The $50-60 million budget was significantly lower than the director and writers originally imagined. Therefore, sets were toned down in scale and a more claustrophobic shooting approach with a lot of close-ups to characters' faces was taken.
Joss Whedon was unhappy with everything about the film. He later commented in 2005: "It wasn't a question of doing everything differently, although they changed the ending; it was mostly a matter of doing everything wrong. They said the lines but they said them all wrong. And they cast it wrong. And they designed it wrong. And they scored it wrong. They did everything wrong they could possibly do. That's actually a fascinating lesson in filmmaking. Because everything they did reflects back to the script or looks like something from it. And people assume that if I hated it then they'd changed the script...but it wasn't so much they changed it, they executed it in such a ghastly fashion they rendered it unwatchable."
In the scene where Dominique Pinon appears out of an elevator, his line originally was "Who were you expecting? The Easter Bunny?" However, Pinon kept saying "Eastern Bunny", to which his fellow actors would break out in laughter. The crew printed T-shirts with the line. Interestingly enough, the new line; "Who were you expecting, Santa Claus?" had also been used in Jean-Pierre Jeunet's previous movie, The City of Lost Children (1995), where it was directed at Ron Perlman as well.
Joss Whedon originally scripted the Newborn creature as a deadly four-legged, eyeless, bone-white creature with red veins running along the sides of its head. It had an inner jaw, similar to the all the other aliens. It also had a pair of pincers on the sides of his head. These pincers were used to hold its prey still as it drained the prey of blood with its inner jaw. The creature was also larger, nearly the size of the queen alien. In later script revisions, the creature was changed into a "more believable" hybrid of human and alien.
The actors were subjected to about 15 underwater training sessions in swimming pools around the Los Angeles area before arriving at the underwater set where they underwent a further 2 weeks of training before anything was shot. Sigourney Weaver missed most of this because she had been appearing in a play on Broadway just prior to filming.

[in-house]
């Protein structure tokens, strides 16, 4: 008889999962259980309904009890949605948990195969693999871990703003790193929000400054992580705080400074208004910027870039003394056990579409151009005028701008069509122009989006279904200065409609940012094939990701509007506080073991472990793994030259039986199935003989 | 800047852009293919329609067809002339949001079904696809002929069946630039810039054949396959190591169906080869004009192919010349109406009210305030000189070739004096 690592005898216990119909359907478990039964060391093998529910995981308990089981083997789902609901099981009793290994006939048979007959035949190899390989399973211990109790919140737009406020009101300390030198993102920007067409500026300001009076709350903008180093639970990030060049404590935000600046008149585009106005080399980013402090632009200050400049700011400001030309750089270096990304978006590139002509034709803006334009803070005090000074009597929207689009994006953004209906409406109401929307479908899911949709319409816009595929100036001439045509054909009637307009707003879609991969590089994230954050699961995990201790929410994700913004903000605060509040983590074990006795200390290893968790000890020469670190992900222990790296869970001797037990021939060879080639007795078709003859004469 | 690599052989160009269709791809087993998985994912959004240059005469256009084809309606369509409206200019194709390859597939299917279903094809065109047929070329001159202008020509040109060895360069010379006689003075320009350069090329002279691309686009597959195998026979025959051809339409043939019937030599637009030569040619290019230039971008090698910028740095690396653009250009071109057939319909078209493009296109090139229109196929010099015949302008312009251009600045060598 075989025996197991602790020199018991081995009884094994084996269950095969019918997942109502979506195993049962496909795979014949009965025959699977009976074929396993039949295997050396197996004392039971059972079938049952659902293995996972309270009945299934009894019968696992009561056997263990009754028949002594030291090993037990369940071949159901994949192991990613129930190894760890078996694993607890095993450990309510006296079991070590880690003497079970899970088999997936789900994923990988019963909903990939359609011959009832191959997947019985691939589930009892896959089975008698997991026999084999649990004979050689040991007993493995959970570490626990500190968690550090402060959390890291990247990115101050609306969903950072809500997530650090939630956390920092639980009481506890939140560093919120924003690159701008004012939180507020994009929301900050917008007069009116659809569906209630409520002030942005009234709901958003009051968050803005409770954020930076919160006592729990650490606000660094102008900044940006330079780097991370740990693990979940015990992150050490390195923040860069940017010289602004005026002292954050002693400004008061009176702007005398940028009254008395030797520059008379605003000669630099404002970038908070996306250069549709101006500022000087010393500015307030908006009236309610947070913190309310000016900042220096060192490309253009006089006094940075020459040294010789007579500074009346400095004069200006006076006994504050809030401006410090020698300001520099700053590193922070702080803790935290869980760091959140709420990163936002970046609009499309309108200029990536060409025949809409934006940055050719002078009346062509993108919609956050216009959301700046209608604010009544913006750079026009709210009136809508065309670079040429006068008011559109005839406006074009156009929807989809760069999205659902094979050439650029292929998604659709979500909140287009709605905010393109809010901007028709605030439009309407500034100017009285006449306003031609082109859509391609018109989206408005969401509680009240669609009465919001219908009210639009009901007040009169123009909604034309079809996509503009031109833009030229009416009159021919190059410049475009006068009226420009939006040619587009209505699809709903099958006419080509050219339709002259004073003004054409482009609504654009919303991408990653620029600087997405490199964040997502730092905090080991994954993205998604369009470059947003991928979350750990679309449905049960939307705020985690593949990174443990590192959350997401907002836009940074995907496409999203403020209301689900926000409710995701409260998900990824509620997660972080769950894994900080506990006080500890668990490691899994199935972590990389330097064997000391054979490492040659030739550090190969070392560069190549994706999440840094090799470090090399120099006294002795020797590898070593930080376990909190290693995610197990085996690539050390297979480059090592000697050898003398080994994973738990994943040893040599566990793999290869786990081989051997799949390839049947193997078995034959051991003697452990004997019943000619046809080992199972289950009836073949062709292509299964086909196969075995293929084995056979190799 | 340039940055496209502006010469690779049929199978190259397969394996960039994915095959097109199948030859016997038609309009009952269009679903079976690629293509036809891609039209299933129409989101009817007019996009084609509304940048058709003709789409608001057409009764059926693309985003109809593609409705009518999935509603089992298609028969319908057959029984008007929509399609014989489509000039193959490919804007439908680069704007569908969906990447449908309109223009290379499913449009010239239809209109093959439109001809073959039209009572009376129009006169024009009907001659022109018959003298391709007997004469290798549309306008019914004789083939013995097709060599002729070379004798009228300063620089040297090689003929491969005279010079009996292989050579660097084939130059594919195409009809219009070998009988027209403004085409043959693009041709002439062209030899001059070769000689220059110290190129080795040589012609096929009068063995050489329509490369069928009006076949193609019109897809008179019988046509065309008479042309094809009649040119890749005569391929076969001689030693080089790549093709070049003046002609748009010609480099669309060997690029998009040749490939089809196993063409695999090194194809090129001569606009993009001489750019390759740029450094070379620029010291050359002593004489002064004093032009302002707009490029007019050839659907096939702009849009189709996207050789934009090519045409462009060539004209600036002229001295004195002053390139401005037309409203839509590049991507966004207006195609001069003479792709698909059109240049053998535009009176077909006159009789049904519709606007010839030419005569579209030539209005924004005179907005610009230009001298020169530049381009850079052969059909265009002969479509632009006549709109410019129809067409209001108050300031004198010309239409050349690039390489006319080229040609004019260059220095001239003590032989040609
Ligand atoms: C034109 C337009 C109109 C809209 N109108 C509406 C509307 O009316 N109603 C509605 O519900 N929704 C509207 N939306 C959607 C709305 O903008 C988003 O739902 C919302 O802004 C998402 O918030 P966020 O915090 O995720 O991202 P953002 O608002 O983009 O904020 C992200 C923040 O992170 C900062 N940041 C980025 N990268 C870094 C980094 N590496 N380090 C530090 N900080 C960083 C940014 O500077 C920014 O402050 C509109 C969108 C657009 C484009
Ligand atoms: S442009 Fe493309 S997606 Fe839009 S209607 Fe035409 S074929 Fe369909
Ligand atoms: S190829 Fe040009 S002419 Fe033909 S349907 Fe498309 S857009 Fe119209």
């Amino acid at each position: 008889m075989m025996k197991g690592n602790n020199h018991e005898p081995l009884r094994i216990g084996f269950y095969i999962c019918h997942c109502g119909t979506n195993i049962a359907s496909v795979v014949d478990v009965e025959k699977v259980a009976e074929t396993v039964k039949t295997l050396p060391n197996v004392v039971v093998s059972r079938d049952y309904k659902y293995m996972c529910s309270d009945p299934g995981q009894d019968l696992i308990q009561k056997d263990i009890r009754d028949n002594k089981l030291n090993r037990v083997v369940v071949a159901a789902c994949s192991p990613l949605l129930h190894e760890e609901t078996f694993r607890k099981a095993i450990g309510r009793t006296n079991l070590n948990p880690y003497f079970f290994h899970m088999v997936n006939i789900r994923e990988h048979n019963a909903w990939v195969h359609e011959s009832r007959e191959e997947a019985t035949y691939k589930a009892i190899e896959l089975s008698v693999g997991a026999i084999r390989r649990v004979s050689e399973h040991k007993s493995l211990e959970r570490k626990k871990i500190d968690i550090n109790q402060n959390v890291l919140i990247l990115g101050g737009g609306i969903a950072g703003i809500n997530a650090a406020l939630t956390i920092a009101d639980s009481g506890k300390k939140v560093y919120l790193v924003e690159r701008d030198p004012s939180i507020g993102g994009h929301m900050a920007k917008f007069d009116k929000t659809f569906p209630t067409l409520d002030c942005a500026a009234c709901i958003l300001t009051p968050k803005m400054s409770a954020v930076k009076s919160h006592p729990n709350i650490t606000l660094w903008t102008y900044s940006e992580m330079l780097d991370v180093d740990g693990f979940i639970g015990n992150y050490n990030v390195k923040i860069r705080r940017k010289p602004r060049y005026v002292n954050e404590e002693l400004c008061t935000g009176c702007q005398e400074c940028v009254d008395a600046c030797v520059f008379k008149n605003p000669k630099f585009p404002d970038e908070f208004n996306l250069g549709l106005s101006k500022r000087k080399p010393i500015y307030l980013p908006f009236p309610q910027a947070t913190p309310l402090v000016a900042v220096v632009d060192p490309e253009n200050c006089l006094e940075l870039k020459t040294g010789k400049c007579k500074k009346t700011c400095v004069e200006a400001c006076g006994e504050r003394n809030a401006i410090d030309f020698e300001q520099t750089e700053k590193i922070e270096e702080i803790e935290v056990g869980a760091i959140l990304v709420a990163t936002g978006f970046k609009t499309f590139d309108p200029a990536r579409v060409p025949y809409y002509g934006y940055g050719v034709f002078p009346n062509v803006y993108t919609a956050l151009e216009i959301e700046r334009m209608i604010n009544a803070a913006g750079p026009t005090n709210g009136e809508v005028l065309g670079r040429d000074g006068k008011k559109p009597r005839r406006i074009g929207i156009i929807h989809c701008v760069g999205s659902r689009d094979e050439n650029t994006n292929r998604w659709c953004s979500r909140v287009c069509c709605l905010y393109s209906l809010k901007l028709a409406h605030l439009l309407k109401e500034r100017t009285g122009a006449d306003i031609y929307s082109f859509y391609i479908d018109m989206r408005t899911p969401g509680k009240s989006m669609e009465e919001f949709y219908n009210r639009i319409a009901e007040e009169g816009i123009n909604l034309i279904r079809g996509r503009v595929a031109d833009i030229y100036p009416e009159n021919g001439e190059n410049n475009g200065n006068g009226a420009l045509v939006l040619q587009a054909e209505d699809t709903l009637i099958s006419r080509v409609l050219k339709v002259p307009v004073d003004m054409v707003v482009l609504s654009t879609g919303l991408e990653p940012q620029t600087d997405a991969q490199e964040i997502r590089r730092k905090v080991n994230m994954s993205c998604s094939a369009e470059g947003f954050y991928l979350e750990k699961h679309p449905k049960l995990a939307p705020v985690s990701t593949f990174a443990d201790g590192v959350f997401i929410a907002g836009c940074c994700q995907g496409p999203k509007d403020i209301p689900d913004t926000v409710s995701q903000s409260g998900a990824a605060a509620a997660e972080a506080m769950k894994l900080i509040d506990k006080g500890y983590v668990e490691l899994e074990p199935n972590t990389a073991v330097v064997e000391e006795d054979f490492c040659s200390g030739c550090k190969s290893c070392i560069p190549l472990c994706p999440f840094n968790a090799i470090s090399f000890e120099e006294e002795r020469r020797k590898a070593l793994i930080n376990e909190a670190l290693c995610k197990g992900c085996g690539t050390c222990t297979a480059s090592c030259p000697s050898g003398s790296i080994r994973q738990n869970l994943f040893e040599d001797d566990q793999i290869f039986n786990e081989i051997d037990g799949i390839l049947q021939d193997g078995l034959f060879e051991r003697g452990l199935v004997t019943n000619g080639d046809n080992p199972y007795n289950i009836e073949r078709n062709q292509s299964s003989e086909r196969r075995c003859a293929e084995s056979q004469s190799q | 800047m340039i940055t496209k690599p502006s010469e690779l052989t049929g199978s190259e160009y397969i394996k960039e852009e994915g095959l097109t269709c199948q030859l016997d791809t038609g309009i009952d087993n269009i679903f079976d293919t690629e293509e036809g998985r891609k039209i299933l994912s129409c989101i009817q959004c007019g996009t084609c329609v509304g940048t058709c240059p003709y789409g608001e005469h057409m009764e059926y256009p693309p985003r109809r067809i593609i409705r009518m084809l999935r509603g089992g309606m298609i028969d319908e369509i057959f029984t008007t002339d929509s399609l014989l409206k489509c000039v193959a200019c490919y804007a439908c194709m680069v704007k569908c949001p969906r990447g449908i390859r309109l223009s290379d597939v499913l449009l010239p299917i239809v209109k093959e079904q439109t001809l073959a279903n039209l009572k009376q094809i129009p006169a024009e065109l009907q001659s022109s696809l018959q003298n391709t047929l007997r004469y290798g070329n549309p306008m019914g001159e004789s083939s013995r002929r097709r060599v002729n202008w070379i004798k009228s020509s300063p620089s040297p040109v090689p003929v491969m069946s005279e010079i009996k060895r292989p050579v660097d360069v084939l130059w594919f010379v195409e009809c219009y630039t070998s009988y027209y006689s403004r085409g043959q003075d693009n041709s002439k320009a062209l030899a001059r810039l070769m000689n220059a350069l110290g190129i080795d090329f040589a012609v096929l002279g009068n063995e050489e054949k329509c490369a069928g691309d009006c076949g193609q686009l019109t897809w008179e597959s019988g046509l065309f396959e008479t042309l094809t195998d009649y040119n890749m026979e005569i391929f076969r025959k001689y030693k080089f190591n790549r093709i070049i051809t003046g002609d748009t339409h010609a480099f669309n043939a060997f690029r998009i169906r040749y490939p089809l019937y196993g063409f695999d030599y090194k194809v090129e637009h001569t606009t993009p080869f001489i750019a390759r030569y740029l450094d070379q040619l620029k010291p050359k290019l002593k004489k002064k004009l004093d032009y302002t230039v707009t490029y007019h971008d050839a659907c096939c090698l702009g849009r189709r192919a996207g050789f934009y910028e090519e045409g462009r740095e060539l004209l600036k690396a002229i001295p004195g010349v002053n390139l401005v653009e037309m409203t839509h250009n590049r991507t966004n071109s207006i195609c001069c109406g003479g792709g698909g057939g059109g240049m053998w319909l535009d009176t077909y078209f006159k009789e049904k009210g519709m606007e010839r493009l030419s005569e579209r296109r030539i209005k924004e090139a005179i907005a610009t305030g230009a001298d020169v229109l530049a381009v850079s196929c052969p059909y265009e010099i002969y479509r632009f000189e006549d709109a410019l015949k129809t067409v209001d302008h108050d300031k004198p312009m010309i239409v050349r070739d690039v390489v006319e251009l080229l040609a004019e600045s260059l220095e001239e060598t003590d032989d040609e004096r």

Jean-Pierre Jeunet wanted to shoot additional action scenes using a fully digital Newborn creature. He wanted Ripley to be chased by the Newborn in the escape from the Betty scene, but could not realize it due to budget constraints. In the final film, a full-size Newborn creature can be seen in only one scene and almost all of the scenes involving the creature are animatronic.
Originally, the fourth alien movie was to be a rendition of the popular comic Aliens Vs. Predator, which combined the Alien creatures with Predator (1987) since 1991. It took another 7 years before AVP: Alien vs. Predator (2004) saw the light.
The script and promotional material reveal that the orbit of Auriga was beyond Pluto. The project was not approved by the Congress, possibly due to its hazardous nature. According to the script the USS military cultivated vast quantities of cannabis to fund the cloning program since they could not rely on the goverment for an official subsidization. The goverment could not observe the military beyond the boundaries of the solar system. Although this subplot was dropped from the film there are still hints of this backstory when Elgyn remarks that the operation was not authorized by the Congress and that Auriga is located in unregulated space. This also explains the assertion of Call that Dr Wren is conducting illegal experiments.
One of the concept designs of the Newborn involved the creature sporting a likeness of Sigourney Weaver's face. This was abandoned as it bore too much of a similarity to Sil, the alien creature in Species (1995).
Joss Whedon went through five different versions of the final battle with the "Newborn" creature, the first four versions of which all took place on Earth in such settings as a hospital maternity ward, a giant junkyard, a snowy forest and cliffside, and a desert.
The Newborn's skull was made of plaster so it could be sucked out of the window into space. Cast only at 1/8-1/4" thick, it was scored into various pieces. Each piece was individually attached to a wire, so when struck against the window and cracked, each fragment could be pulled out one-by-one.
The Auriga interactive computer is named "Father." In the original Alien (1979), the computer's name was "Mother." There are even compatible scenes where people yell at Mother or Father for not responding to them.